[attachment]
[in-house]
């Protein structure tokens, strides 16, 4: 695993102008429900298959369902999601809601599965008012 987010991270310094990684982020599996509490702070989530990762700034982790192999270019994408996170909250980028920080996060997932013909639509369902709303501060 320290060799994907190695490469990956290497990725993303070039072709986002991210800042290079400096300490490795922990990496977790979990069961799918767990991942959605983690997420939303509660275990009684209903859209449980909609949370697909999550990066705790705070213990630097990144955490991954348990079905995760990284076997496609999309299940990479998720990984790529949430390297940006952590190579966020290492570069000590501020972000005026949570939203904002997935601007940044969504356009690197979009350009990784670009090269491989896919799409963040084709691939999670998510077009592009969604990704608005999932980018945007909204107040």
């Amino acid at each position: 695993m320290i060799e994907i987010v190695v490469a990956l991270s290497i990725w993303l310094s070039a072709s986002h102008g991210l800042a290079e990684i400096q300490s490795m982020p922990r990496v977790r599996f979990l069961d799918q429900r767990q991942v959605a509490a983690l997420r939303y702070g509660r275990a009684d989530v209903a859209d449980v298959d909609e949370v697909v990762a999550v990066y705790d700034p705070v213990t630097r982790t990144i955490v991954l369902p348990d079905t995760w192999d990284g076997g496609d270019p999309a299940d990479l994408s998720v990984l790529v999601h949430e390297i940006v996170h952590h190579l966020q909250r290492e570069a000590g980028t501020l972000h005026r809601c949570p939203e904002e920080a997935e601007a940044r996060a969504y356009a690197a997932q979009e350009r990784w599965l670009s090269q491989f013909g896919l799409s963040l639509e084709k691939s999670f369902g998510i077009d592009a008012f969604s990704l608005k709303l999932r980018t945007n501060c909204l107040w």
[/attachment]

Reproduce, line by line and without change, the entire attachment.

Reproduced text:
[in-house]
């Protein structure tokens, strides 16, 4: 695993102008429900298959369902999601809601599965008012 987010991270310094990684982020599996509490702070989530990762700034982790192999270019994408996170909250980028920080996060997932013909639509369902709303501060 320290060799994907190695490469990956290497990725993303070039072709986002991210800042290079400096300490490795922990990496977790979990069961799918767990991942959605983690997420939303509660275990009684209903859209449980909609949370697909999550990066705790705070213990630097990144955490991954348990079905995760990284076997496609999309299940990479998720990984790529949430390297940006952590190579966020290492570069000590501020972000005026949570939203904002997935601007940044969504356009690197979009350009990784670009090269491989896919799409963040084709691939999670998510077009592009969604990704608005999932980018945007909204107040």
């Amino acid at each position: 695993m320290i060799e994907i987010v190695v490469a990956l991270s290497i990725w993303l310094s070039a072709s986002h102008g991210l800042a290079e990684i400096q300490s490795m982020p922990r990496v977790r599996f979990l069961d799918q429900r767990q991942v959605a509490a983690l997420r939303y702070g509660r275990a009684d989530v209903a859209d449980v298959d909609e949370v697909v990762a999550v990066y705790d700034p705070v213990t630097r982790t990144i955490v991954l369902p348990d079905t995760w192999d990284g076997g496609d270019p999309a299940d990479l994408s998720v990984l790529v999601h949430e390297i940006v996170h952590h190579l966020q909250r290492e570069a000590g980028t501020l972000h005026r809601c949570p939203e904002e920080a997935e601007a940044r996060a969504y356009a690197a997932q979009e350009r990784w599965l670009s090269q491989f013909g896919l799409s963040l639509e084709k691939s999670f369902g998510i077009d592009a008012f969604s990704l608005k709303l999932r980018t945007n501060c909204l107040w």